Rose successfully lead the administration efforts to add a college football program to the Charlotte 49ers, when Chancellor Dr. Phillip Dubois and the University Board of Trustees voted to add the program in 2008. In March 2011 Rose hired the 49ers' first football coach, former Wake Forest Demon Deacons defensive coordinator Brad Lambert. In April 2011 construction began on the program's $45 million home stadium, which will debut for the inaugural game on August 31, 2013.[2]

With the addition of 63 more athletics scholarships for the football program, an offsetting amount of Title IX mandated women's sports will be added. These will most likely include Field Hockey, Women's Lacrosse and Swimming; however, Rose has been an advocate of adding Competitive Cheerleading as a Title IX compliant sport.[2]

Rose coordinated the 49ers effort as host institution of the 1991 and 1993 NCAA Men's Basketball Southeast Regionals, the 1994 NCAA Men’s Final Four, the 1996 NCAA Women’s Final Four and the 1999 and 2000 NCAA Men’s Soccer College Cup. Charlotte joined Kentucky and Minnesota as the only programs to host both basketball Final Fours. More recently, Charlotte hosted the 2008 NCAA Men’s Basketball Regional and the 2011 NCAA Second and Third Rounds as Time Warner Cable Arena.

Recognition and awards[edit]

Rose has received several awards over her career, most notably the 2001 NACDA Southeast Region Athletic Director of the Year Award. Other awards have included the Pegasus Award in 1999, the 1996 Bob Quincy Award by the Charlotte Sportsman Club, and the 1996 Charlotte Regional Sports Commission "Sixth-Man" Award for citywide athletic achievement. She was selected the 1996 Woman of the Year in Charlotte and was named the 1997 Citizen of the Year by the University Chamber of Commerce. In 1986, she became the first female inducted into the Blacksburg (SC) Hall of Fame and she received her 25-Year Service Award from UNC Charlotte in 2000. More recently, she was inducted into Winthrop’s Athletics Hall of Fame, was named one of the city’s Top Businesswomen by The Business Journal and was recognized with the Judy Wilkins Rose endowment as part of the University YMCA’s Y Pathways program. In 2010, she was featured by Charlotte USA Women celebrating 20 Dynamic Women and was a recipient of Business Leader Media "2010 Charlotte Women Extraordinaire". In 2011, she was inducted into the Women’s History Hall of Fame (Charlotte Club).[1]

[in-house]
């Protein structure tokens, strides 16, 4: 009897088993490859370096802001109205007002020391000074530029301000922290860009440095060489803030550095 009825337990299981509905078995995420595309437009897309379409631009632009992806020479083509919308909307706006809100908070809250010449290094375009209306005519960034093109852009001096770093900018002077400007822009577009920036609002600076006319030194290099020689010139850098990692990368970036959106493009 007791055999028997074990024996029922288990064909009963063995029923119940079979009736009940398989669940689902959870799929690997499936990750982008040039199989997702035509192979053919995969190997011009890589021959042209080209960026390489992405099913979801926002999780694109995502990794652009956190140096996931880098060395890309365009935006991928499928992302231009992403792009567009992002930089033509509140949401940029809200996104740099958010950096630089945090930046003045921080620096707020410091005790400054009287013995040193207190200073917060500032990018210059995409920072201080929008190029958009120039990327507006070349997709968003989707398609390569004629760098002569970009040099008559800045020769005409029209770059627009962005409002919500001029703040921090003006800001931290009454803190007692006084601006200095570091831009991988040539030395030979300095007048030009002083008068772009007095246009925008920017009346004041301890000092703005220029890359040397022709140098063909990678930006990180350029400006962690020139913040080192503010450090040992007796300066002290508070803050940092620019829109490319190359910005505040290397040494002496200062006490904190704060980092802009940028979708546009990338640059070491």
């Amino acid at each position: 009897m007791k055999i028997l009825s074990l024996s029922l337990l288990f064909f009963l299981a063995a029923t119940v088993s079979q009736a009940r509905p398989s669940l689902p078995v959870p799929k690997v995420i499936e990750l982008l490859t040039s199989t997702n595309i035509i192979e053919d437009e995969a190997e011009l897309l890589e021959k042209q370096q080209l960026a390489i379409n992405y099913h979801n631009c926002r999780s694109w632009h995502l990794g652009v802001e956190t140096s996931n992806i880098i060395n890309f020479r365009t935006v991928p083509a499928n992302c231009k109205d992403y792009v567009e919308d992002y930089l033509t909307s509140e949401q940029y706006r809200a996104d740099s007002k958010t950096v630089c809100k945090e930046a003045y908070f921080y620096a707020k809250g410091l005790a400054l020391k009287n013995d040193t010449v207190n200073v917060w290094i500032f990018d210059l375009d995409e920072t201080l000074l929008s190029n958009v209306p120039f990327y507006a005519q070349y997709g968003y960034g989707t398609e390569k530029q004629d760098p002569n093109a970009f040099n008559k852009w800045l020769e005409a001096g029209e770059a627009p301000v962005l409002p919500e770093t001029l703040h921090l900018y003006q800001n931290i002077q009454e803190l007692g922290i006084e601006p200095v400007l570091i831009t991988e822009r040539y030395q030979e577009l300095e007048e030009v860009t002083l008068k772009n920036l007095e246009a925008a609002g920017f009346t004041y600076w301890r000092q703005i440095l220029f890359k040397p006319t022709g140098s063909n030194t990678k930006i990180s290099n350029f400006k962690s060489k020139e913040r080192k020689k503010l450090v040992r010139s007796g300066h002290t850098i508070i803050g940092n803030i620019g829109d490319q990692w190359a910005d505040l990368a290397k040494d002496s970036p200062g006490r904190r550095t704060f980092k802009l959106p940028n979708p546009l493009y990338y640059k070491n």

Committees and appointments[edit]

Rose is active on numerous boards, NCAA and Atlantic 10 Conference Committees and is a popular guest speaker. She is currently chair of the Championship and Sport Cabinet for the NCAA and was recently appointed to serve on the NCAA Workgroup for Resource Allocation and her past committee involvement includes: Division I Women’s Basketball Discussion Group; NCAA Diversity Leadership Planning and Division I Men’s Collegiate Basketball Partnership. She is on the Board of the Charlotte Regional Sports Commission and the selection committee for the Greater Charlotte Sports Hall of Fame. She is a member of the National Advisory Board for the Intercollegiate Athletics Leadership Masters Degree Program at the University of Washington. She has served on the Board of Directors of the NC Sports Hall of Fame; the USA Basketball Board, the Metro YMCA Board, the Board of Managers for University City YMCA; and the NC High School Athletic Association Foundation. She has chaired the NCAA Walter Byers Postgraduate Scholarship Committee.[1]

Judy W. Rose Football Center[edit]

On August 11, 2012, having already secured naming rights for the football center at McColl–Richardson Field; longtime university supporter and former Pepsi of the Carolinas CEO Dale Halton named the facility in Judy Rose's honor. The football center includes locker rooms, coaches' offices, an academic center, a tiered classroom, a training suite, a strength training suite, conference rooms, a hospitality deck, and a players' lounge.[3][4]

Personal[edit]

She married her husband Ken in 1986. The couple live in Denver, North Carolina.

References[edit]

  1. ^ a b c d e f g h i j k l "Director of Athletics - Charlotte 49ers". UNC-Charlotte. Retrieved 20 September 2011. 
  2. ^ a b "Q&A with Charlotte AD Judy Rose". National Collegiate Athletic Association. 20 December 2010. Retrieved 20 September 2011. 
  3. ^ "Halton Makes Gift To Name Football Field House" (Press release). UNC-Charlotte Athletics. May 16, 2012. Retrieved July 4, 2012. 
  4. ^ "Rose Football Center Officially Named" (Press release). UNC-Charlotte Athletics. August 15, 2012. Retrieved August 15, 2012.